Here is my response to a question from “Angie” about communication style in the workplace:
“How can I get my team to see me as a critical team member? I’m the youngest person in the office by several years and find it hard to get them to treat me as their equal.”
My thoughts are that no matter what your age, “being taken seriously” is a mutually negotiated subtlety of communication, a kind of contract between participants. Angie’s commitment would be to be an engaged and authentic listener; prepared and on time for meetings; respectful; making appropriate eye contact; and so on.
Adam Jorge is a first-year graduate student at UCSB’s Bren School of Environmental Science & Management. With undergraduate degrees in philosophy and political science, he has chosen to follow his heart and pursue work in…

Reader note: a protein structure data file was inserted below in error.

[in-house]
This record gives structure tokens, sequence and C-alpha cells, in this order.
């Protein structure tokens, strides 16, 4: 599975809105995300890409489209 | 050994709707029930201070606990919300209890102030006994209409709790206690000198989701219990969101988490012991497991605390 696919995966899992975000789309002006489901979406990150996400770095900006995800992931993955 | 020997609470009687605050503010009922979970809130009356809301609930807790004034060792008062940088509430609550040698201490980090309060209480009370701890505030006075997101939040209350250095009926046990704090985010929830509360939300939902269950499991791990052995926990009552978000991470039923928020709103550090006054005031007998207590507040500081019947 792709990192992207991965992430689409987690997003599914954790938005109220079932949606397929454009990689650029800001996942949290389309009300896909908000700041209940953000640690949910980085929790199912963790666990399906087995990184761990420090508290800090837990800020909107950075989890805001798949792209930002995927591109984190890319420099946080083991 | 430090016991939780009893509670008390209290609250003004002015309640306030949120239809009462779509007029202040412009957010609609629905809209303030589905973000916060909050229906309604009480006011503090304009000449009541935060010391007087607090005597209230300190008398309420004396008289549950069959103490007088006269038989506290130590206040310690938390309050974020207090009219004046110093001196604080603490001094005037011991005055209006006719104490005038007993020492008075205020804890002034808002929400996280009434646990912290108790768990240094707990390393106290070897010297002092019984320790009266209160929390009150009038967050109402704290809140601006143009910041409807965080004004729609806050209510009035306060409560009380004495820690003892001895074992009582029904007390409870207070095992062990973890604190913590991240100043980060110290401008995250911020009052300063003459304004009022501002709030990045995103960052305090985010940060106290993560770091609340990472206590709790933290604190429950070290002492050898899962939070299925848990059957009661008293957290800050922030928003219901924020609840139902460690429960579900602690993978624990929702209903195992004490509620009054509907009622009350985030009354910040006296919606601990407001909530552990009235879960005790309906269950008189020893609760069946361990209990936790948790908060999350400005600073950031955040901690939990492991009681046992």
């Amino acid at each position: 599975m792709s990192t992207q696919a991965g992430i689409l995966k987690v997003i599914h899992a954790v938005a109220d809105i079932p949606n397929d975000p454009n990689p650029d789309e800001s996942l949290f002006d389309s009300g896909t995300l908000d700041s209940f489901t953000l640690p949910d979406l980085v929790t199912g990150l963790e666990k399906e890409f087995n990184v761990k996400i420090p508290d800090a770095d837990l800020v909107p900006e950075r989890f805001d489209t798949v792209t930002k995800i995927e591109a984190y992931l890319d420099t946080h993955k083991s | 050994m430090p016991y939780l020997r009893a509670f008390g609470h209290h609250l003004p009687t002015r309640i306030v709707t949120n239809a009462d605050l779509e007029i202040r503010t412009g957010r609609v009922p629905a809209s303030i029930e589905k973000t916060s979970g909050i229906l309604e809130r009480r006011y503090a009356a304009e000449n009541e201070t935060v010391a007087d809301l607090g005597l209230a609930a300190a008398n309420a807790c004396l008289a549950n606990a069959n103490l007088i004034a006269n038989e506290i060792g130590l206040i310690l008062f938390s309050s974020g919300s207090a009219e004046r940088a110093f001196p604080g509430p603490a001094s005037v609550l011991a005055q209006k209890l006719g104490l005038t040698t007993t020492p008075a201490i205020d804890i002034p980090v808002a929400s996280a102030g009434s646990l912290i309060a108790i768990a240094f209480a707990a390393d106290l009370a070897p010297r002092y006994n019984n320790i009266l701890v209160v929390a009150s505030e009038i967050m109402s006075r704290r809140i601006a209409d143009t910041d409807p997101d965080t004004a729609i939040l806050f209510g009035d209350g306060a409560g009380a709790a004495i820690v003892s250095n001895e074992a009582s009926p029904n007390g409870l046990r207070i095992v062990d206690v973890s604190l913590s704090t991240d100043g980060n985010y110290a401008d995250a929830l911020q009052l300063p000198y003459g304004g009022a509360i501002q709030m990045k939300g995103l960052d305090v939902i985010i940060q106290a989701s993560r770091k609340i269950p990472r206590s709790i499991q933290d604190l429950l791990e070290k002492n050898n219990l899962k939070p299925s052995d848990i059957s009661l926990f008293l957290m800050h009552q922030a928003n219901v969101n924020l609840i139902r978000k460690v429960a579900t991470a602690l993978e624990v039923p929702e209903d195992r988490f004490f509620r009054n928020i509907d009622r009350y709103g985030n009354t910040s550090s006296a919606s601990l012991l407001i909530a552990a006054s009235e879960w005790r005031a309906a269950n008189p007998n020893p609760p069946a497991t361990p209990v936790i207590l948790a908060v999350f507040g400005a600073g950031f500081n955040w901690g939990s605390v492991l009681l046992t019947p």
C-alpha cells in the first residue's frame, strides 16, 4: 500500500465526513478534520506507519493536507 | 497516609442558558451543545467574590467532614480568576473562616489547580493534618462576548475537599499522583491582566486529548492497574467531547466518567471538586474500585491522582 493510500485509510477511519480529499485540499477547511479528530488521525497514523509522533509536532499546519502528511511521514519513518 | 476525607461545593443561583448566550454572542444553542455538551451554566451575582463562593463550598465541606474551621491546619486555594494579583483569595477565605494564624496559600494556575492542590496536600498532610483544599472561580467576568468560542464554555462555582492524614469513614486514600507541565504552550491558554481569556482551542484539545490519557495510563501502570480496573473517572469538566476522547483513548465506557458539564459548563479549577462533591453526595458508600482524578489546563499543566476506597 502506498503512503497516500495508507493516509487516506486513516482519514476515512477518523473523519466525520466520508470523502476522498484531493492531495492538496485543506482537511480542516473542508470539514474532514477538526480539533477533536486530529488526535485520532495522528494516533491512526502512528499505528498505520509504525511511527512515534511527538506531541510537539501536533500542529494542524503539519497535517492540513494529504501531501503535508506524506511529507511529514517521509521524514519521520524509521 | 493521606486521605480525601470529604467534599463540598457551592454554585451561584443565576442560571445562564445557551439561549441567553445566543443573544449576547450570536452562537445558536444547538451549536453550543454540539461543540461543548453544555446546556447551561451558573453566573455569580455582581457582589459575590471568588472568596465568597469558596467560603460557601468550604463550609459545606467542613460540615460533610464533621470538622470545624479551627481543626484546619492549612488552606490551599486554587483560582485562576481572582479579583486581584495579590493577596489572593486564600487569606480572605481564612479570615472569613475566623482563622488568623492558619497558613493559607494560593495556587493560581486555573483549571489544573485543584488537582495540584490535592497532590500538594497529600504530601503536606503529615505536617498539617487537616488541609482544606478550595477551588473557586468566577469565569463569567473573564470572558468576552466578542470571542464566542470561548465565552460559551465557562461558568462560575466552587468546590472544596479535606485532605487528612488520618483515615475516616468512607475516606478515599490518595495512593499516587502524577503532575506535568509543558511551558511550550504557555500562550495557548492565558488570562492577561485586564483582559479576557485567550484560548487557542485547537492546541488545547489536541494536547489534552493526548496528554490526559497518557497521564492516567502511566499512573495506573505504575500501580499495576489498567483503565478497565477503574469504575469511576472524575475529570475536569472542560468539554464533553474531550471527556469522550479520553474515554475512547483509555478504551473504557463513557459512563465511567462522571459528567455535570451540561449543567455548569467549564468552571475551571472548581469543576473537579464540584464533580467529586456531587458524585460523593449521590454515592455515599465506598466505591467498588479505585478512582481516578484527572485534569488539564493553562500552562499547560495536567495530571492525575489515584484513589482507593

“. . . We approach style in its broader meaning: style in the sense of what is distinguished and distinguishing. Here we leave solid ground. Who can confidently say what ignites a certain combination of words, causing them to explode in the mind? Who knows why certain notes in music are capable of stirring the listener deeply, though the same notes slightly rearranged are impotent? These are high mysteries . . .”
“. . . There is no satisfactory explanation of style, no infallible guide to good writing, no assurance that a person who thinks clearly will be able to write clearly, no key that unlocks the door, no inflexible rule by which writers may shape their course. Writers will often find themselves steering by stars that are disturbingly in motion.”
© Copyright 2014-2018. All rights reserved. Janet L. Kayfetz.